The Value of Having Values

Recently I was listening to a really impactful podcast interview between Dr Peter Attia and Ric Elias, CEO of Red Ventures. On January 15, 2009, Ric was a passenger on US Airways Flight 1549, which took off from LaGuardia Airport and struck a flock of geese while still climbing, which cut out both engines. Captain Sully Sullenberger had microseconds to make decisions on how to save the situation, and meanwhile in the cabin Ric became convinced he was seconds away from a certain death. Due to his extensive training Sullenberger was able to figure out how to land the Airbus plane on the Hudson river and saved not only the lives of everyone onboard, but also prevented further loss of life had the plane come down into a crowded New York or New Jersey neighborhood.

Ric walked away from that incident feeling like he had been given the gift of a new life, and devoted himself with intentionality and mindfulness to his family, business and philanthropic ventures.

The way Ric talks about his business, Red Ventures, really resonated with me, especially when he talked about defining the business culture through belief statements instead of values. In his view values are nouns, not verbs, and he only knows how to run a company through actions.

As a person on action myself I thought he had a fair point, and it made me reflect on the EOS Core Values process I facilitate when I work with my clients.

When Ric talked about further about their belief statements, the connection between our approach and his became clearer.

Leaving the woodpile higher

One belief statement Red Ventures uses to shape its culture really stood out for me:

“We believe in leaving the woodpile higher than we found it…..Our true purpose is to do all we can to positively change the trajectory of the people and communities we touch.”

To me, this belief statement is really telling an evocative story. The idea of leaving a woodpile higher than we found it pulls in a lot of imagery. The hard, physical labor it takes to create a wood pile. The wood pile as a source of future fuel. That fuel creates heat for cooking and bringing families together around a fire on a cold winter’s day. So the woodpile is a sustaining resource that creates a better future, and the culture of Red Ventures is focused on doing all they can to create a better trajectory.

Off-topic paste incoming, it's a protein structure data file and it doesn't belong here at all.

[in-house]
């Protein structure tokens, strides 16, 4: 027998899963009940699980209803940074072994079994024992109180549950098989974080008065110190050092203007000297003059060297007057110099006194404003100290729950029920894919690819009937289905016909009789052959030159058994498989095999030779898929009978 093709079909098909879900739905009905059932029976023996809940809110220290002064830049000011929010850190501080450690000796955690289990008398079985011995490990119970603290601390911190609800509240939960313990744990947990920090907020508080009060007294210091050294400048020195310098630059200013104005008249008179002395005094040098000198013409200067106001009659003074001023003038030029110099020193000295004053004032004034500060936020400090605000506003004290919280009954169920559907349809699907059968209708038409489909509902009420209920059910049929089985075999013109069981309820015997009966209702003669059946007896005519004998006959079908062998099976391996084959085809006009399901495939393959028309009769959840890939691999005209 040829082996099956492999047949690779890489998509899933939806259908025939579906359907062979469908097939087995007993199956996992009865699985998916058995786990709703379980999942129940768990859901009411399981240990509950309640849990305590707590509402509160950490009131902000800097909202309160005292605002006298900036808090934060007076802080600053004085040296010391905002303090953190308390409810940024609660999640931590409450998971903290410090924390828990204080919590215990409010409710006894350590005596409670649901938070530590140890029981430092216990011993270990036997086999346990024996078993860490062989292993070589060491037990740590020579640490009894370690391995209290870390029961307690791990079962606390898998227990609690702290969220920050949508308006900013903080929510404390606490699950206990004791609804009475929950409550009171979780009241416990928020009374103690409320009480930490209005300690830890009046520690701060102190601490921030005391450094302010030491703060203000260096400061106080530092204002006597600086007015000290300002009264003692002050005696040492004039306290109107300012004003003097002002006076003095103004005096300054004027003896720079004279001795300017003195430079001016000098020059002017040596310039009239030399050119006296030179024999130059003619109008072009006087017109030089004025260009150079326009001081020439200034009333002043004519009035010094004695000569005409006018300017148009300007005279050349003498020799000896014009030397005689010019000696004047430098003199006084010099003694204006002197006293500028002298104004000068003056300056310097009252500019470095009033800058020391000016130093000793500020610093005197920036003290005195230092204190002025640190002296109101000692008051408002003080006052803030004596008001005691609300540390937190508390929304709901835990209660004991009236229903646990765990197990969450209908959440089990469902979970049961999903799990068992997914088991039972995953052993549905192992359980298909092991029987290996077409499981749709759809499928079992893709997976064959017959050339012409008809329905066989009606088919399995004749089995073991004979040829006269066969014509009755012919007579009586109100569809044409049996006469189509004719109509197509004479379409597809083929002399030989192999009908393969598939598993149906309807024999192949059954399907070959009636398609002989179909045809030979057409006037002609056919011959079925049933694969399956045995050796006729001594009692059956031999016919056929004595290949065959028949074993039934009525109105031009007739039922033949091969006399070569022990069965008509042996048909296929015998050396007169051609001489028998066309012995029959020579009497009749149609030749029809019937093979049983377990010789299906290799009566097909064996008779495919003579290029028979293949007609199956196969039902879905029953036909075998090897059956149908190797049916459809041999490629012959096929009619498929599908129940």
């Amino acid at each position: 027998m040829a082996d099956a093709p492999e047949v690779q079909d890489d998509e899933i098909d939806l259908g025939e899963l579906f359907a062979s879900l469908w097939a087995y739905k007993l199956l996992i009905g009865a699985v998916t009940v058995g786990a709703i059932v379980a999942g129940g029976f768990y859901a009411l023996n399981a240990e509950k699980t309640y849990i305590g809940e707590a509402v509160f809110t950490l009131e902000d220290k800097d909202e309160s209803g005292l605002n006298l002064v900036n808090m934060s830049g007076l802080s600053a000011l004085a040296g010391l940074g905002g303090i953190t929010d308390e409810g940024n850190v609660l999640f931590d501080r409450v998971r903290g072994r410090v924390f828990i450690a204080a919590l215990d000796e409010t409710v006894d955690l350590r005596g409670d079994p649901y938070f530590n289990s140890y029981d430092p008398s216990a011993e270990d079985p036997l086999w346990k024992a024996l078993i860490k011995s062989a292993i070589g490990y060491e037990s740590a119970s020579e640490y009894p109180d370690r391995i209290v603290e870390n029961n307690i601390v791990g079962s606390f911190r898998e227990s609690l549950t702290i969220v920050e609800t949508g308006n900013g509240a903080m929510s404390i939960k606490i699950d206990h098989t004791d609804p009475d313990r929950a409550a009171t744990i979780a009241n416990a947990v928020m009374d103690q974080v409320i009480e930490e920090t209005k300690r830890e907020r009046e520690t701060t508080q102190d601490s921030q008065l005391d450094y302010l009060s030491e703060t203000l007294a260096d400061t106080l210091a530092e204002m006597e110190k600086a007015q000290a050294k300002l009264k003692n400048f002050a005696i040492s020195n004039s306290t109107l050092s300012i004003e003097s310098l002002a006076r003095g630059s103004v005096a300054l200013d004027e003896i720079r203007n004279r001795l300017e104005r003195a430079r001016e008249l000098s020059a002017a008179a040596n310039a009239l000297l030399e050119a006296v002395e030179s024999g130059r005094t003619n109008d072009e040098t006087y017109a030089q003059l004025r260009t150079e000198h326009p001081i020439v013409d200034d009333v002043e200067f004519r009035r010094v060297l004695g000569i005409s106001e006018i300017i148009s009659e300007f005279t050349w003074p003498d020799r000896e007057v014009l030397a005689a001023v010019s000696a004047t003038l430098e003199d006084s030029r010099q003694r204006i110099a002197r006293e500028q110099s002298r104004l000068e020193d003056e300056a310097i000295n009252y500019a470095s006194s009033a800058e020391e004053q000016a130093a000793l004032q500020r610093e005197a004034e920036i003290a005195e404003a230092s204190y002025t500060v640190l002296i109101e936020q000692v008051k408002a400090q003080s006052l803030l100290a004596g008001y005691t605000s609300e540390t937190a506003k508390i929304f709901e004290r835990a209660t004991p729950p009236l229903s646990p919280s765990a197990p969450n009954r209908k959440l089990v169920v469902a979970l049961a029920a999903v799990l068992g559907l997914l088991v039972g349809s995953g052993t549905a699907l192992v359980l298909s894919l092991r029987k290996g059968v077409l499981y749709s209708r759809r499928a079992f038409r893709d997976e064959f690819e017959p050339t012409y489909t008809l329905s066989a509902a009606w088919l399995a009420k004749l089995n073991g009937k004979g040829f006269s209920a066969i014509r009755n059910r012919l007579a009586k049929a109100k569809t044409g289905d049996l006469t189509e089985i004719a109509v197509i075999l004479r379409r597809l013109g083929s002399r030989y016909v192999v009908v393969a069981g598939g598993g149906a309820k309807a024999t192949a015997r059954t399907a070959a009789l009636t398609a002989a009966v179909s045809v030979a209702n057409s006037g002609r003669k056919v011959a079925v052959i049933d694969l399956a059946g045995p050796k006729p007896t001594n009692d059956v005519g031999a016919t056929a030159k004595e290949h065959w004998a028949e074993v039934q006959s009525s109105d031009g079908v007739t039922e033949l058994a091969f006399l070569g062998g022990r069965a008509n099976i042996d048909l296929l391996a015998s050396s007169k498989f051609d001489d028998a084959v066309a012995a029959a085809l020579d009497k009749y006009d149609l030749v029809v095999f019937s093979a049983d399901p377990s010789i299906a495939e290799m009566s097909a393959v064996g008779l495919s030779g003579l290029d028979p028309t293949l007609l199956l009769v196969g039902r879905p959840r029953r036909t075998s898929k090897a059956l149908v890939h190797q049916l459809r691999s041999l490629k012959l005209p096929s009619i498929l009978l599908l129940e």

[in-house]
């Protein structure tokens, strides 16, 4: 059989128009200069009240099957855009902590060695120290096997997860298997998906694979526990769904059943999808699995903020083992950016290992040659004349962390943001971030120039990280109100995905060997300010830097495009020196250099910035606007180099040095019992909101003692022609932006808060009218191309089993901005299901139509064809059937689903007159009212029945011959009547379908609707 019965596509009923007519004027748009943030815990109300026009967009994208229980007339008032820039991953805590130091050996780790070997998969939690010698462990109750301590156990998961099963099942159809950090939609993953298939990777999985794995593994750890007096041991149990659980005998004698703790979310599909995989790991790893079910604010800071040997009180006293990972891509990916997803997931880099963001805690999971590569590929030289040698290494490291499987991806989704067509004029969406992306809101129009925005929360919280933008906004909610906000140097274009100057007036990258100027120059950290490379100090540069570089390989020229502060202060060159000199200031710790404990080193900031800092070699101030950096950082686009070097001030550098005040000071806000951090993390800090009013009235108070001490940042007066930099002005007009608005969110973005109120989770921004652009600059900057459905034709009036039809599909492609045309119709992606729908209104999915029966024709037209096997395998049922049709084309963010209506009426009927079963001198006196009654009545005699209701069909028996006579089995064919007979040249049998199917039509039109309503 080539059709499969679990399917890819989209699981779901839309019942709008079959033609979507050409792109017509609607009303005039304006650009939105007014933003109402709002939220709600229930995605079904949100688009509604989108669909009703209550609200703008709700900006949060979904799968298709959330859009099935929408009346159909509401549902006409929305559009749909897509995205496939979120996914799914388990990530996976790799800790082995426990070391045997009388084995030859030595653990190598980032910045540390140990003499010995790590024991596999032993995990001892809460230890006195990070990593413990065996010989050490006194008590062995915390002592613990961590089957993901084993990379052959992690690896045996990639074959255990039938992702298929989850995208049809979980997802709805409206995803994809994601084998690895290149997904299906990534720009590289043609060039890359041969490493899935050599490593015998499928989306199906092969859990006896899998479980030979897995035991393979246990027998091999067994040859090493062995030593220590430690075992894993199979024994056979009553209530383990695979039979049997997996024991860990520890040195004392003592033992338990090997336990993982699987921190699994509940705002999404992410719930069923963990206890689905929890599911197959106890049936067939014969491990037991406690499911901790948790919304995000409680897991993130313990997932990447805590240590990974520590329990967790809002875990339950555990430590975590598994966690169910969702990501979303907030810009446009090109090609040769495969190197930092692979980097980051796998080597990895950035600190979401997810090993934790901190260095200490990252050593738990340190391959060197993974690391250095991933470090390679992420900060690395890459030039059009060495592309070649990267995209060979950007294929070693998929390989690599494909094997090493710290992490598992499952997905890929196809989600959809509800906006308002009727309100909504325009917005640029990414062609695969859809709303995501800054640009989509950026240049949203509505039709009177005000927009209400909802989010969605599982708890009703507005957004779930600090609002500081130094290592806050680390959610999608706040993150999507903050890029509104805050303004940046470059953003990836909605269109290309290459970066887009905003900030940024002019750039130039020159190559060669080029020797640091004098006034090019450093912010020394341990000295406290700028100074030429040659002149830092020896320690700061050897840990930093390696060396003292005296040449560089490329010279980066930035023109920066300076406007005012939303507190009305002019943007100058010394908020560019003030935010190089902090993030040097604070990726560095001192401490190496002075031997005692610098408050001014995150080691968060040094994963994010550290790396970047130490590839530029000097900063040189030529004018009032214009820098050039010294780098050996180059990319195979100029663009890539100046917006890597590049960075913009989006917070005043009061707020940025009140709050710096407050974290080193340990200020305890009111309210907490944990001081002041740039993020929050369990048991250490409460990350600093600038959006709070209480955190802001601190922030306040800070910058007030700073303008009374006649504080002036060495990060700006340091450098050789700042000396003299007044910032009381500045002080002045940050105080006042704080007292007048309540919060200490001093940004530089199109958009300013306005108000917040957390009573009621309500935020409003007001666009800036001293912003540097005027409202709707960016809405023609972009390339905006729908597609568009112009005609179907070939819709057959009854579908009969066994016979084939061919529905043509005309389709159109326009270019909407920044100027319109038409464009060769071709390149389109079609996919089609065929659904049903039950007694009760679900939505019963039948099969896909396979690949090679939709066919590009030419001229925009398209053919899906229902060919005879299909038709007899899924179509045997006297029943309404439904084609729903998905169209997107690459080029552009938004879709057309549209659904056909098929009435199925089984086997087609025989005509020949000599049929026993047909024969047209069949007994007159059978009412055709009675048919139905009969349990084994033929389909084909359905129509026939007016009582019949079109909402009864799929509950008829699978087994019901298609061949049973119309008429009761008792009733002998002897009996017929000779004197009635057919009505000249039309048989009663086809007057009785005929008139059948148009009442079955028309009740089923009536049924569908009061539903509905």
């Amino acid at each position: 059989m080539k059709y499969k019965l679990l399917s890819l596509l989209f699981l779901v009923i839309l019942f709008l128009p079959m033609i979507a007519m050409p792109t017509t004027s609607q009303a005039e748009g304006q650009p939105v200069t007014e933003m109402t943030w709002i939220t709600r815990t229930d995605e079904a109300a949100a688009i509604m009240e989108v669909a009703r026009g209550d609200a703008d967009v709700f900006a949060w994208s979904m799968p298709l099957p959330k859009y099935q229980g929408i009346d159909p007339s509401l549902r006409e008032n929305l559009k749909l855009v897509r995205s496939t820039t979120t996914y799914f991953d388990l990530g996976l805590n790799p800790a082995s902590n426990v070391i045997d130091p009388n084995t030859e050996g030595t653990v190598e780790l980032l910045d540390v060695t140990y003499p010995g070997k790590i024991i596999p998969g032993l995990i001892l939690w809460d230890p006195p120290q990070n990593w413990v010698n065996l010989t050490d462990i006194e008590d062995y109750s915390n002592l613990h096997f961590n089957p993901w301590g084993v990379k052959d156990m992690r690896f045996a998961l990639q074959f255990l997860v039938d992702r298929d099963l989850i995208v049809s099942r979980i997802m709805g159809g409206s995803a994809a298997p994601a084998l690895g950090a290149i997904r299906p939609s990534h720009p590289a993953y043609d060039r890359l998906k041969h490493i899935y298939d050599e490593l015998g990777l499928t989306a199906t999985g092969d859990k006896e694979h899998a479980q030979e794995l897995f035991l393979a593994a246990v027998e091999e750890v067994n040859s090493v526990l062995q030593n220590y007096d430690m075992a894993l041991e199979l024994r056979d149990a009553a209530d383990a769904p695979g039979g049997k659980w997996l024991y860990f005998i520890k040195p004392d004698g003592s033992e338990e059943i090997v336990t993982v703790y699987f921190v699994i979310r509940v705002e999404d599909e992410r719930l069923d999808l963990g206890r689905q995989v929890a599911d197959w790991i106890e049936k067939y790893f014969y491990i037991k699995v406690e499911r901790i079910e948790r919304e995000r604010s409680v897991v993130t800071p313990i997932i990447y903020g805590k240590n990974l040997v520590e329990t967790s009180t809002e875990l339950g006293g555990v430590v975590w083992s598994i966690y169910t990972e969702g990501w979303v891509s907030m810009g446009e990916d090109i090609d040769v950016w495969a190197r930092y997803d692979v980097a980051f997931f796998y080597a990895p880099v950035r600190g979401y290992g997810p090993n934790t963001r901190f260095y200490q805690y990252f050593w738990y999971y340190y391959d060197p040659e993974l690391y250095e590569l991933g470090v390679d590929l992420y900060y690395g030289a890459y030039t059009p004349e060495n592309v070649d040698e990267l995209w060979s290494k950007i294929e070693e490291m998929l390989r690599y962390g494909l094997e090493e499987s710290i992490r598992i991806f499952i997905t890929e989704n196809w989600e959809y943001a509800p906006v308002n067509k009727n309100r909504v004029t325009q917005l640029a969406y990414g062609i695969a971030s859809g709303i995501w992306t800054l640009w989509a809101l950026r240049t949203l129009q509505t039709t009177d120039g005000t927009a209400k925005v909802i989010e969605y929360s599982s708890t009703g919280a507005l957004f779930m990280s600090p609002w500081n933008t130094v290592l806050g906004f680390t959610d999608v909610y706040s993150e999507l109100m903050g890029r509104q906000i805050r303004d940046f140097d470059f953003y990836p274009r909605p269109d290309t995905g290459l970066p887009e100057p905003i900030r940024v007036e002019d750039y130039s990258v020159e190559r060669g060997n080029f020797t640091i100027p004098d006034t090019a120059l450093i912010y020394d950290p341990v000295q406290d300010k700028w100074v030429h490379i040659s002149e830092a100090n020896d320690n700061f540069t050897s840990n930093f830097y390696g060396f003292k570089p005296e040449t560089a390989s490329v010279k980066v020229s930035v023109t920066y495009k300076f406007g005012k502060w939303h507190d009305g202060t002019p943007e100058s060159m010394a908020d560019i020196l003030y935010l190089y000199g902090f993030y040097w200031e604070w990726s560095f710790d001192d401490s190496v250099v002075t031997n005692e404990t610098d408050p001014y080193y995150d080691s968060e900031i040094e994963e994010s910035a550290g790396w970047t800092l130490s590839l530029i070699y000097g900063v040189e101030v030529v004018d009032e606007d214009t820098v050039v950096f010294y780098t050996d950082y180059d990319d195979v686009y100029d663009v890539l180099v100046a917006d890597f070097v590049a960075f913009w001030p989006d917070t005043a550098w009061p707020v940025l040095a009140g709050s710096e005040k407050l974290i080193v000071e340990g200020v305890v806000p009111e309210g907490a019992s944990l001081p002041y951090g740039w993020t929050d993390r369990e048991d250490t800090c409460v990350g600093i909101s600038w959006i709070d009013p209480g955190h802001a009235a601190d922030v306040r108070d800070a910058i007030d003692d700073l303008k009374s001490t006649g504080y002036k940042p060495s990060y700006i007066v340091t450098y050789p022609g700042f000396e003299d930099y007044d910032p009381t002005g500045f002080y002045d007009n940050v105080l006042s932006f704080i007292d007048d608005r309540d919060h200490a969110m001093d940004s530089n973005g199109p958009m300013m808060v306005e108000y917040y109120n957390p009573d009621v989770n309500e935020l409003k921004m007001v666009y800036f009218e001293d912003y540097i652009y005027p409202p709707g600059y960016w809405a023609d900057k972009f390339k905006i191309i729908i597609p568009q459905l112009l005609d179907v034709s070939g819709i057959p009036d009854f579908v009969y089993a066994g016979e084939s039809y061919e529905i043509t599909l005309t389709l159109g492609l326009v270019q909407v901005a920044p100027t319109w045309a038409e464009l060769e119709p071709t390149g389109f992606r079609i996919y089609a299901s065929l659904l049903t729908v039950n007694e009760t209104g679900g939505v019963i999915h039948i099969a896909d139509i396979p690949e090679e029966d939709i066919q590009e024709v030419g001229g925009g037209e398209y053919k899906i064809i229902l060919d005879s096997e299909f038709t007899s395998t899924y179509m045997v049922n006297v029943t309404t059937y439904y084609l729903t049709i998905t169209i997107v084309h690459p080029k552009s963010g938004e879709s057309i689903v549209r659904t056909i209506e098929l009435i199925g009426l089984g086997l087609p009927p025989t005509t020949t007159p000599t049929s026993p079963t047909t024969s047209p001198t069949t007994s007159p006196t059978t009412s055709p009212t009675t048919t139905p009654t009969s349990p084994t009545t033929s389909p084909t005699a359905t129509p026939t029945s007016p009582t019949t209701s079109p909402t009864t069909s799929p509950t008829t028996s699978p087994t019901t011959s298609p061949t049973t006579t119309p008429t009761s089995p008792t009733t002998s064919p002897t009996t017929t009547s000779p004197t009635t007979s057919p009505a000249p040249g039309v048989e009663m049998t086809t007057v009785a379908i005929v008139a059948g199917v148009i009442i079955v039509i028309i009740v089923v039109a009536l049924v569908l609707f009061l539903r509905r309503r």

When I work with my clients in the EOS process we define the Core Values of the leadership team and then roll them out through the company through the use of story. Similar to the belief statement, we use stories to illustrate what a Core Value looks like in action.

For example one of my clients has a Core Value of “Go above and beyond”. What does this mean? It means that when a delivery truck shows up in the rain, whoever is available goes above and beyond by putting on a raincoat and going out in the rain to unload it.

Stories shape your culture

The point in both these examples is the use of powerful stories to help you shape the culture of your organization. The shaping happens in three ways:

1) Use your Core Value stories to attract the people you want into your organization. Tell these stories during the interview process and help the interviewer and applicant see if there is resonance around the value and stories.

2) Use your Core Value stories to help your team see what it looks like when the Core Values are put in action. In EOS we use Core Value call-outs to recognize when a member of our community has displayed a value. In Ric’s interview he related that after they had all been rescued from the aircraft and were standing on a pier in New Jersey, Ric saw Captain Sullenberger standing alone. Ric went up to him and thanked him for what he had done that day. Sully replied “I was just doing my job.”  The humility in that statement is very moving, and certainly points to very deeply held set of core values. Sullenberger was later recognized publicly for his heroism by outgoing President George W. Bush and incoming President Barack Obama.

3) Use your Core Value stories to help people see they aren’t a good fit for your team. If you have a Core Value of “Get it done” and that value means doing what it takes to get shipments ready for UPS pickup at 6pm, then someone who expects to walk out the door at 5pm sharp just isn’t the right person. In my yacht design days on Friday afternoons we used to have a frenzy of printing blueprints, rolling them up into courier tubes and speeding across town to make the latest pickup that sent them on their way to the other side of the world. Everyone pitched in, and we got it done before we cracked open the beers and celebrated another great week. That was our culture, and knocking off early that day just didn’t fit.

Getting on the same page

I hope none of you have to go through such a cataclysmic life changing event as Ric Elias did. But learning from his epiphany and focusing on how you build your business and team with intention, through focusing on your values and what they mean to you, can help you bring together a world-beating alignment and cohesion of your team.



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